Easier licensing for outdoor street seating arrangements for cafes, restaurants and bars to help businesses recoup losses under lockdown

The county and district councils are currently collaborating to make it easier for food and drink businesses use areas of the street and pavements for outdoor seating and helping customers to social distance.

Tiamo open for alfresco dining in Sleaford Market Place. EMN-200713-134859001

With the summer weather ideal for pavement cafes, restaurants and bars, businesses will be able to apply online for a free pavement licence and it will be determined in just ten working days or less, following consultation with local agencies and the public.

Lincolnshire County Council is also extending this policy to shop owners who may wish to place a stall on the street outside their premises. The aim is to help recoup lossses from closure under lockdown and the ongoing challenge of keeping customers socially distanced inside business premises.

The new licencing process is temporary to support businesses while social distancing measures may still be in place. Once approved, the licence will be valid until the end of September 2021.

Coun Richard Davies, executive member for highways at Lincolnshire County Council, said: “This is an overhaul of the previous street café licensing, to streamline the process and help kick start the local economy safely.

“The temporary licences are free – so that’s one less bill for local businesses to worry about – and will last until next September.

“Social distancing measures have unfortunately cut the capacity in bars, restaurants and cafes considerably. Being able to use the street outside their premises will help businesses bounce back after three months with their doors closed, and bring life back into our town centres.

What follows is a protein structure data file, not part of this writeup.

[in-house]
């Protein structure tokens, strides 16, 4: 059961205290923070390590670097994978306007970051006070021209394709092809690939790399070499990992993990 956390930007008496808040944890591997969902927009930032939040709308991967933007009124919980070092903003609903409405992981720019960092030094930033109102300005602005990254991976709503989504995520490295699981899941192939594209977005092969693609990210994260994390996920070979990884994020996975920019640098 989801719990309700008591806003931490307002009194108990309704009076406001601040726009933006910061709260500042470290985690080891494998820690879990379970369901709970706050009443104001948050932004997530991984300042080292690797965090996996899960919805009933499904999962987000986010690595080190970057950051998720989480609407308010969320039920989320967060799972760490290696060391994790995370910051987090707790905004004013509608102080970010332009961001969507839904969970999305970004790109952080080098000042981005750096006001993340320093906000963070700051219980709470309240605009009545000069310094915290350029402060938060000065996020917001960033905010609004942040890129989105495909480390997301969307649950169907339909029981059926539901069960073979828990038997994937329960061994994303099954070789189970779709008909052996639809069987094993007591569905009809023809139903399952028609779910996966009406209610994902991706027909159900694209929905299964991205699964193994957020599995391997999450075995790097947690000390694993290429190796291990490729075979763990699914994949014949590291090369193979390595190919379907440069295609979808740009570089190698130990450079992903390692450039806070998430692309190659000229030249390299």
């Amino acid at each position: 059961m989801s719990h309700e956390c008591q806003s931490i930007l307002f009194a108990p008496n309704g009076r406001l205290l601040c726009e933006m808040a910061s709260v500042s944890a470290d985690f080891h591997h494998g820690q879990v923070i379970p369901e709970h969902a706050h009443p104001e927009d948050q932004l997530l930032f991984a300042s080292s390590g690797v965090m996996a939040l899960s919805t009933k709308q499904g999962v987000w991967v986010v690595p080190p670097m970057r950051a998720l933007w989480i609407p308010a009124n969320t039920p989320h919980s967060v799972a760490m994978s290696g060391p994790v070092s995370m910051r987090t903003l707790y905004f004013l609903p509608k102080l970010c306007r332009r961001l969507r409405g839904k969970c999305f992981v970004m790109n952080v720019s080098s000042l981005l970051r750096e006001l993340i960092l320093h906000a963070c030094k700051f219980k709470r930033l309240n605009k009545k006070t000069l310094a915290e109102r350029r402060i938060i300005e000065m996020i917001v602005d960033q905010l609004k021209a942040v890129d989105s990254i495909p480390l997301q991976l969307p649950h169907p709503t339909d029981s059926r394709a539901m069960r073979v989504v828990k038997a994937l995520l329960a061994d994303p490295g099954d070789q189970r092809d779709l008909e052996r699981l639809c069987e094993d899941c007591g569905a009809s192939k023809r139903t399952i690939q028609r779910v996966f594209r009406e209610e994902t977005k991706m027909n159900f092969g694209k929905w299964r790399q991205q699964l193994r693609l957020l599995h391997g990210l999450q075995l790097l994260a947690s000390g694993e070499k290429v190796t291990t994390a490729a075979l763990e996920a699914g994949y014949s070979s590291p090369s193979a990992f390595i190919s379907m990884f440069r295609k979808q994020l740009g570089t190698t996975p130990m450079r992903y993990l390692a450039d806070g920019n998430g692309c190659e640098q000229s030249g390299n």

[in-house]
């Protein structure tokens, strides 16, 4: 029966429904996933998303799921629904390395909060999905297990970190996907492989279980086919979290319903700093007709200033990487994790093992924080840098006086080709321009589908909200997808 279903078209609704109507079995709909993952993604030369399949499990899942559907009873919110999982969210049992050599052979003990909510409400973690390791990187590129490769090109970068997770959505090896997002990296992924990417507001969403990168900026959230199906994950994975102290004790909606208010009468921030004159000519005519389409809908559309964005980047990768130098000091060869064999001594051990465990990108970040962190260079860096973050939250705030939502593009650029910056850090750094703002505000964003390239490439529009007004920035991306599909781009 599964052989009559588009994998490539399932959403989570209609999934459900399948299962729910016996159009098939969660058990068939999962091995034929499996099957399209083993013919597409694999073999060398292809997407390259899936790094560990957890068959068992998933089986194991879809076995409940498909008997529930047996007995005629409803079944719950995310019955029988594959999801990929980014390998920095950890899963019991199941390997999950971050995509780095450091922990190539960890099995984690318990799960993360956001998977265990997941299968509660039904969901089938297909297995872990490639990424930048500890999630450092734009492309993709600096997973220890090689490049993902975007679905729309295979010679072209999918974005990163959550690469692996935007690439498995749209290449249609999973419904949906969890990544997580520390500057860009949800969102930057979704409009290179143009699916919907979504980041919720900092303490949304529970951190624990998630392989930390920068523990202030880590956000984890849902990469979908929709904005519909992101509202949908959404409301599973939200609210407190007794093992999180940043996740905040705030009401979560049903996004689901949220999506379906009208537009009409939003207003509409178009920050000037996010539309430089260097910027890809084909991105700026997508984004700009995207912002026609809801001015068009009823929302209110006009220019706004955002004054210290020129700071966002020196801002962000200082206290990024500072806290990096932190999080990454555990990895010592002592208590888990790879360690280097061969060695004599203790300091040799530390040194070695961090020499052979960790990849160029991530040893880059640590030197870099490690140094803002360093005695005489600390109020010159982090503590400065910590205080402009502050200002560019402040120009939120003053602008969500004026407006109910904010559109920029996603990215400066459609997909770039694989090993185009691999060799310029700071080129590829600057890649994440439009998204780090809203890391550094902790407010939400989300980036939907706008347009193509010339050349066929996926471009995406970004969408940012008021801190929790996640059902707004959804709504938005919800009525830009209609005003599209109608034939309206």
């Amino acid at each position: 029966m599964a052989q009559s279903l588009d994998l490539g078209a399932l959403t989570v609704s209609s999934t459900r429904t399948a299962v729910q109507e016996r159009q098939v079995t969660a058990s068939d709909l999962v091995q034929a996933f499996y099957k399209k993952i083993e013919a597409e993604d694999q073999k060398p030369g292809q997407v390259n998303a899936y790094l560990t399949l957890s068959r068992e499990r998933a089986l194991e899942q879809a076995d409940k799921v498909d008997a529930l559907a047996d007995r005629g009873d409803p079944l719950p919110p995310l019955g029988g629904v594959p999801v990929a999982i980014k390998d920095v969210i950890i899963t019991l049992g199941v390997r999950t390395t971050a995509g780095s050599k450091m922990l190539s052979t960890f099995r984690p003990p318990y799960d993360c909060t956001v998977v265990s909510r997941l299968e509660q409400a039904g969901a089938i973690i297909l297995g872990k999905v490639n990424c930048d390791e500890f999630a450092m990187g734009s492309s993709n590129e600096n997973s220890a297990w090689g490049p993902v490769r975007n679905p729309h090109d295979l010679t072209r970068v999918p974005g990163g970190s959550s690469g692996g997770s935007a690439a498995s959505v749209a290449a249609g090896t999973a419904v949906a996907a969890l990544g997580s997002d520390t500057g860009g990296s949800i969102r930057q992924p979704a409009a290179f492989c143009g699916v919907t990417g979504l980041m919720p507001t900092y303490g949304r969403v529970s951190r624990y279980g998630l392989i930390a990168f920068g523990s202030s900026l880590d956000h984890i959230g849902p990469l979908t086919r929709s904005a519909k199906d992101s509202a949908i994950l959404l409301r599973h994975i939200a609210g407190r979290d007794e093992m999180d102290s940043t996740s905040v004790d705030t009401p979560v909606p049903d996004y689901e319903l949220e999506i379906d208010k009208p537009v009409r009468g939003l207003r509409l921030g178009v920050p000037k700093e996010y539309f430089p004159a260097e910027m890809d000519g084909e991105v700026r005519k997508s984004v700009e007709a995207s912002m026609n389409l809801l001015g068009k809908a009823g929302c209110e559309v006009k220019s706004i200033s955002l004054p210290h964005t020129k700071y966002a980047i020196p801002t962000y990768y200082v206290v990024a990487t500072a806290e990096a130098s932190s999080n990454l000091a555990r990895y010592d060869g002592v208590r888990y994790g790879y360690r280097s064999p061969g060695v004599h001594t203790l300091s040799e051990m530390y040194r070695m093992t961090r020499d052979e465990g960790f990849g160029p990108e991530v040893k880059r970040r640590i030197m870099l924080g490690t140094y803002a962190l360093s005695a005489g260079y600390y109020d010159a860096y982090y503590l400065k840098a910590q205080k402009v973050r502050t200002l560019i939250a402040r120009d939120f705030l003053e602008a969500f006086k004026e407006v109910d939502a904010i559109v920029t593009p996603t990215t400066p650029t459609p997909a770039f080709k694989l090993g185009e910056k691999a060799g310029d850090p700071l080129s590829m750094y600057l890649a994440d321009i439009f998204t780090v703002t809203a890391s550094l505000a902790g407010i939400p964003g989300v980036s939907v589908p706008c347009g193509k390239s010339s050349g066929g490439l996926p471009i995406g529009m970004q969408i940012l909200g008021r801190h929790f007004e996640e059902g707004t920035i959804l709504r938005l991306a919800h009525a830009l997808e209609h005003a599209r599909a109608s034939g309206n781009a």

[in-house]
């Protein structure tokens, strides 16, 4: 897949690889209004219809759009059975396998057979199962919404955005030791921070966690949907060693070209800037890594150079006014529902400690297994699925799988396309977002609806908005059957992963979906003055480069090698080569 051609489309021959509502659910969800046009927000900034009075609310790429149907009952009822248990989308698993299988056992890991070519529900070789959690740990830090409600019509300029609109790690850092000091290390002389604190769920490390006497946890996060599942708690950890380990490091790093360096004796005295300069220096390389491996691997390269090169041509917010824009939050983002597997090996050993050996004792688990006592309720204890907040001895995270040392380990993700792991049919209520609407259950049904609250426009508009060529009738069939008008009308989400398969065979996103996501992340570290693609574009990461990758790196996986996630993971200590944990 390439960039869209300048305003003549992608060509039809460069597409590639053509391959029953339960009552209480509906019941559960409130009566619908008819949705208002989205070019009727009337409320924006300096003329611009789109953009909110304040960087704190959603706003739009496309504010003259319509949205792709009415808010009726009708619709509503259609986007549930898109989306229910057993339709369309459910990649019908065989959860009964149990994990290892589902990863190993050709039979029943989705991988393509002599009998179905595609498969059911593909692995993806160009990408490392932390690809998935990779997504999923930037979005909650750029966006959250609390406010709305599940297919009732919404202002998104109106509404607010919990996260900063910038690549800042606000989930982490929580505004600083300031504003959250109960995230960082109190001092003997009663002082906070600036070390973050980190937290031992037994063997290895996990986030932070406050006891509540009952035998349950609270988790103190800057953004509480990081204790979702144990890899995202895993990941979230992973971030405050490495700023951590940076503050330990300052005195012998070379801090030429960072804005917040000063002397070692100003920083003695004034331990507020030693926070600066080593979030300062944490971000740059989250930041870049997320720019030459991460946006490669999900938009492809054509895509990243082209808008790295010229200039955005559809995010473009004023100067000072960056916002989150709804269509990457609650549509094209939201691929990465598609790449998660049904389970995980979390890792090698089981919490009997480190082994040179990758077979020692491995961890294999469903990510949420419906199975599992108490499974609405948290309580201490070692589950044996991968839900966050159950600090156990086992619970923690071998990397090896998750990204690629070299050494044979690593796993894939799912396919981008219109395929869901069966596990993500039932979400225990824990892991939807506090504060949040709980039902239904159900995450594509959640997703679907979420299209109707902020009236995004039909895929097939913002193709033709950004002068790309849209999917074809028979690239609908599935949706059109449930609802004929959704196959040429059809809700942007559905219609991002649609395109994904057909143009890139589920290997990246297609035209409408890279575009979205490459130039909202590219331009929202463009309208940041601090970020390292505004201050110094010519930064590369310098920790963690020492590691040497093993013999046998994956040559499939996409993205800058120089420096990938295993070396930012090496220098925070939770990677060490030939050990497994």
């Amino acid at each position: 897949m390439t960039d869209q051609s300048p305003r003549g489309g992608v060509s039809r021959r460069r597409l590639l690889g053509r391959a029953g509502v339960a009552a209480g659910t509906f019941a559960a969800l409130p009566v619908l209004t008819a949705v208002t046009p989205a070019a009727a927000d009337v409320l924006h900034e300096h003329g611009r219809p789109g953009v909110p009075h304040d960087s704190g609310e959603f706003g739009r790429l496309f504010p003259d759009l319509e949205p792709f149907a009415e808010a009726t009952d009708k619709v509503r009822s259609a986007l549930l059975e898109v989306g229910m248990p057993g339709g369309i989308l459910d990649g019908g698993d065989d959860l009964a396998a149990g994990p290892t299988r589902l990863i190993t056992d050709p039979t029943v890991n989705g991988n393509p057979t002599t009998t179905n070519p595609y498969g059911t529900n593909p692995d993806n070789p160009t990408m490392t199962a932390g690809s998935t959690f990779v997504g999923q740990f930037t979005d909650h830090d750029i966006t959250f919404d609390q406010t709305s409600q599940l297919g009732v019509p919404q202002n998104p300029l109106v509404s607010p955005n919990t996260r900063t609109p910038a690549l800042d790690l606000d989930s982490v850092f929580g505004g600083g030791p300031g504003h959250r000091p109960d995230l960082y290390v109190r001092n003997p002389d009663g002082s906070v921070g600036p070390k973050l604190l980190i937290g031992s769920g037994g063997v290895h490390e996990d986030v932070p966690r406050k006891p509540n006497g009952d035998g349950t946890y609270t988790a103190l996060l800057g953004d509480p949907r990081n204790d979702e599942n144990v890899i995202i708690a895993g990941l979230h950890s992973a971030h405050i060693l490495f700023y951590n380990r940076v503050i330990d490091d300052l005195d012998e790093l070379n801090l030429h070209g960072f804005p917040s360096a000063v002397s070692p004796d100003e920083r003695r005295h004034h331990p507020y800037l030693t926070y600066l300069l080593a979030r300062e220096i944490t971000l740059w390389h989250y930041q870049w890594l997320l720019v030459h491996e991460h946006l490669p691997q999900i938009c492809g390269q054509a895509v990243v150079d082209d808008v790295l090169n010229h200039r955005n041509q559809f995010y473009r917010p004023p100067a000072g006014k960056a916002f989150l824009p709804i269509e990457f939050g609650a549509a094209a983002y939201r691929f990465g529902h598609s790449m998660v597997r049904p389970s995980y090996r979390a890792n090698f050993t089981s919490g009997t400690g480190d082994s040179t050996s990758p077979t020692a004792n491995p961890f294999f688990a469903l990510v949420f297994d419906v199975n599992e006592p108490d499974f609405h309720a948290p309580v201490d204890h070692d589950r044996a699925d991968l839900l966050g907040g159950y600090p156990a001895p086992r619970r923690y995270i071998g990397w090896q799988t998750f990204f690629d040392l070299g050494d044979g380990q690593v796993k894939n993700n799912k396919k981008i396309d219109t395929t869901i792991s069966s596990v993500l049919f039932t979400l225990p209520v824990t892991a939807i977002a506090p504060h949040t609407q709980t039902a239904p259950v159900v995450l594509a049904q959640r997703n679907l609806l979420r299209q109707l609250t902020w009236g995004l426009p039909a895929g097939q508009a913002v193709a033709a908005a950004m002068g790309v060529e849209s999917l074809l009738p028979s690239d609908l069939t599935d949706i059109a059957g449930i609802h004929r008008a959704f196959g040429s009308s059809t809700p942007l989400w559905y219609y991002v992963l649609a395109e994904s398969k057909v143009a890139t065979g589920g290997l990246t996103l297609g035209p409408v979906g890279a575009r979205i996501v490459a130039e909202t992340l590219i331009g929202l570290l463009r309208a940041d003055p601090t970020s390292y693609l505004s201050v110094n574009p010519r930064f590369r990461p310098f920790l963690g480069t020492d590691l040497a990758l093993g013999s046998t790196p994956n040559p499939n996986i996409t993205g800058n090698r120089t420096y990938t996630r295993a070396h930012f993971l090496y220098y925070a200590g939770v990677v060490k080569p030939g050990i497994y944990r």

“In some areas, this could drastically change the street scene, and we’re confident that Lincolnshire’s business-owners will be able to make this a success.”

For a pavement licence, businesses will need to:

* Outline how many tables and chairs they want to put on the highway, and where.

* Specify the days of the week and times that the furniture will be on the highway.

* Show they have public liability insurance for at least £5m.

* Demonstrate that they have consulted neighbouring properties if they plan to extend beyond their frontage.

* Obtain a licence from their district council if they wish to serve alcohol.

* Not obstruct pedestrians or traffic, including parking and deliveries.

For more information or to apply for a licence, visit www.lincolnshire.gov.uk/licences-permits or email: [email protected]

New legislation is being considered by the Government which moves the responsibility for pavement licences from the county council to district councils. The authority will continue to work with district council colleagues but the pavement licence scheme may be subject to slight changes in some areas when the new legislation takes effect – this includes Lincoln, where the city council has confirmed it will run its own separate scheme.

North Kesteven District Council has already launched its own alfesco dining initiative to boost businesses in the town’s Market Place, including providing planters and barriers.

Coun Richard Wright, Leader of North Kesteven District Council, said this was the fulfilment of a long held aspiration of the district council and townsfolk to promote a more vibrant town centre which broadens possibilities for going out, supporting businesses and extending the evening economy.

In line with Covid regulations, licensing requirements and Test and Trace data capture, each business is required to define its zone clearly, leaving room for pedestrian access in front of the buildings and between the designated areas.

Under the new Business and Planning Bill the process for securing a ‘pavement licence to serve food and drink out of doors on pavements and in other similar locations is streamlined, speeded up and made cheaper and comes with ‘deemed planning permission’ for a time-limited period up to September 2021.